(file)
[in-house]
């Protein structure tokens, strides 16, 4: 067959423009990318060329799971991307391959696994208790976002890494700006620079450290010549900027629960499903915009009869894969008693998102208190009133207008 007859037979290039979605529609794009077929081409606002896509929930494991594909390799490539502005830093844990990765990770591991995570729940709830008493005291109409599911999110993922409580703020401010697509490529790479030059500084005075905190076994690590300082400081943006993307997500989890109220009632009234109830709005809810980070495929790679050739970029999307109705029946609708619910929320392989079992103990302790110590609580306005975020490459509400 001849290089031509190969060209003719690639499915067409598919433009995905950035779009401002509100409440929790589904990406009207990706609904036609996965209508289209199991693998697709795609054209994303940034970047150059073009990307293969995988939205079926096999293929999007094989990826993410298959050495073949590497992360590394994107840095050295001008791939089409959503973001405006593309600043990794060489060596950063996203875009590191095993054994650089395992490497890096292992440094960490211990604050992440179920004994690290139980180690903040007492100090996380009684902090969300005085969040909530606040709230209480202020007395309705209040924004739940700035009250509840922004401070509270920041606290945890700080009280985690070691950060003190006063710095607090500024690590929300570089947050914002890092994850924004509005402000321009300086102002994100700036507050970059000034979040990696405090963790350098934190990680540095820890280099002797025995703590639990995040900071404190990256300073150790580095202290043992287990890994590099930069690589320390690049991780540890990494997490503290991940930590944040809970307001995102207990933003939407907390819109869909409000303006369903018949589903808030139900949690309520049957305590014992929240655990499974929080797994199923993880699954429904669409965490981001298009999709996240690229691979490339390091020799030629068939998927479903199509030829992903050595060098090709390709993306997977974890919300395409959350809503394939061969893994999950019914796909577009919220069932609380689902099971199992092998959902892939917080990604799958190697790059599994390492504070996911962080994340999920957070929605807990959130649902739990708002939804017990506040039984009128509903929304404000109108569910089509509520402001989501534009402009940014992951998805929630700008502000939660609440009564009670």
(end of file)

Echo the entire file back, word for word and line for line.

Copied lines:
[in-house]
């Protein structure tokens, strides 16, 4: 067959423009990318060329799971991307391959696994208790976002890494700006620079450290010549900027629960499903915009009869894969008693998102208190009133207008 007859037979290039979605529609794009077929081409606002896509929930494991594909390799490539502005830093844990990765990770591991995570729940709830008493005291109409599911999110993922409580703020401010697509490529790479030059500084005075905190076994690590300082400081943006993307997500989890109220009632009234109830709005809810980070495929790679050739970029999307109705029946609708619910929320392989079992103990302790110590609580306005975020490459509400 001849290089031509190969060209003719690639499915067409598919433009995905950035779009401002509100409440929790589904990406009207990706609904036609996965209508289209199991693998697709795609054209994303940034970047150059073009990307293969995988939205079926096999293929999007094989990826993410298959050495073949590497992360590394994107840095050295001008791939089409959503973001405006593309600043990794060489060596950063996203875009590191095993054994650089395992490497890096292992440094960490211990604050992440179920004994690290139980180690903040007492100090996380009684902090969300005085969040909530606040709230209480202020007395309705209040924004739940700035009250509840922004401070509270920041606290945890700080009280985690070691950060003190006063710095607090500024690590929300570089947050914002890092994850924004509005402000321009300086102002994100700036507050970059000034979040990696405090963790350098934190990680540095820890280099002797025995703590639990995040900071404190990256300073150790580095202290043992287990890994590099930069690589320390690049991780540890990494997490503290991940930590944040809970307001995102207990933003939407907390819109869909409000303006369903018949589903808030139900949690309520049957305590014992929240655990499974929080797994199923993880699954429904669409965490981001298009999709996240690229691979490339390091020799030629068939998927479903199509030829992903050595060098090709390709993306997977974890919300395409959350809503394939061969893994999950019914796909577009919220069932609380689902099971199992092998959902892939917080990604799958190697790059599994390492504070996911962080994340999920957070929605807990959130649902739990708002939804017990506040039984009128509903929304404000109108569910089509509520402001989501534009402009940014992951998805929630700008502000939660609440009564009670």